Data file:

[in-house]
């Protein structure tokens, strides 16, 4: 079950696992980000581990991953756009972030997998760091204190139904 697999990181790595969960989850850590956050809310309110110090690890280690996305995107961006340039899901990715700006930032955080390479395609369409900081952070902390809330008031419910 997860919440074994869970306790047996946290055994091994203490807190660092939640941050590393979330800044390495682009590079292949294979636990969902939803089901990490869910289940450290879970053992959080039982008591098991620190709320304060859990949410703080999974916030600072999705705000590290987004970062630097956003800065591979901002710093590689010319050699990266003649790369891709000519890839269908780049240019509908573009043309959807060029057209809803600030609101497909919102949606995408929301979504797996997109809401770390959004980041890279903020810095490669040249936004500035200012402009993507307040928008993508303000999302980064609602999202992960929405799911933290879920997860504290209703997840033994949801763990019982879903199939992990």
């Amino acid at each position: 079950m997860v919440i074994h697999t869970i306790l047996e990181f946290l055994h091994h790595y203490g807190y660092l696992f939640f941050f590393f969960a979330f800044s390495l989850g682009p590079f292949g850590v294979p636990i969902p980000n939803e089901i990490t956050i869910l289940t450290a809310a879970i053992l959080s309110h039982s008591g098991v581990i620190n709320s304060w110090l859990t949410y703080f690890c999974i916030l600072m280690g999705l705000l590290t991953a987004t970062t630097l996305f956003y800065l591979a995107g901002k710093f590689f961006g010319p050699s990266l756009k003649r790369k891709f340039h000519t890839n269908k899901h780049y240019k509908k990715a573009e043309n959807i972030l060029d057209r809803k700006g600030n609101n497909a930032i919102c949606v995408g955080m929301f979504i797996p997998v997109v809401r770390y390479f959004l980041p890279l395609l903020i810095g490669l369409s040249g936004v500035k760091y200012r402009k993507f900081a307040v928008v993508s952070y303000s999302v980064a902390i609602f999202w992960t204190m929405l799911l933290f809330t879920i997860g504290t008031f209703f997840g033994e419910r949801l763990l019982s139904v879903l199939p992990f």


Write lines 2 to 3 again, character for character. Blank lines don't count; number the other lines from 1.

């Protein structure tokens, strides 16, 4: 079950696992980000581990991953756009972030997998760091204190139904 697999990181790595969960989850850590956050809310309110110090690890280690996305995107961006340039899901990715700006930032955080390479395609369409900081952070902390809330008031419910 997860919440074994869970306790047996946290055994091994203490807190660092939640941050590393979330800044390495682009590079292949294979636990969902939803089901990490869910289940450290879970053992959080039982008591098991620190709320304060859990949410703080999974916030600072999705705000590290987004970062630097956003800065591979901002710093590689010319050699990266003649790369891709000519890839269908780049240019509908573009043309959807060029057209809803600030609101497909919102949606995408929301979504797996997109809401770390959004980041890279903020810095490669040249936004500035200012402009993507307040928008993508303000999302980064609602999202992960929405799911933290879920997860504290209703997840033994949801763990019982879903199939992990």
């Amino acid at each position: 079950m997860v919440i074994h697999t869970i306790l047996e990181f946290l055994h091994h790595y203490g807190y660092l696992f939640f941050f590393f969960a979330f800044s390495l989850g682009p590079f292949g850590v294979p636990i969902p980000n939803e089901i990490t956050i869910l289940t450290a809310a879970i053992l959080s309110h039982s008591g098991v581990i620190n709320s304060w110090l859990t949410y703080f690890c999974i916030l600072m280690g999705l705000l590290t991953a987004t970062t630097l996305f956003y800065l591979a995107g901002k710093f590689f961006g010319p050699s990266l756009k003649r790369k891709f340039h000519t890839n269908k899901h780049y240019k509908k990715a573009e043309n959807i972030l060029d057209r809803k700006g600030n609101n497909a930032i919102c949606v995408g955080m929301f979504i797996p997998v997109v809401r770390y390479f959004l980041p890279l395609l903020i810095g490669l369409s040249g936004v500035k760091y200012r402009k993507f900081a307040v928008v993508s952070y303000s999302v980064a902390i609602f999202w992960t204190m929405l799911l933290f809330t879920i997860g504290t008031f209703f997840g033994e419910r949801l763990l019982s139904v879903l199939p992990f």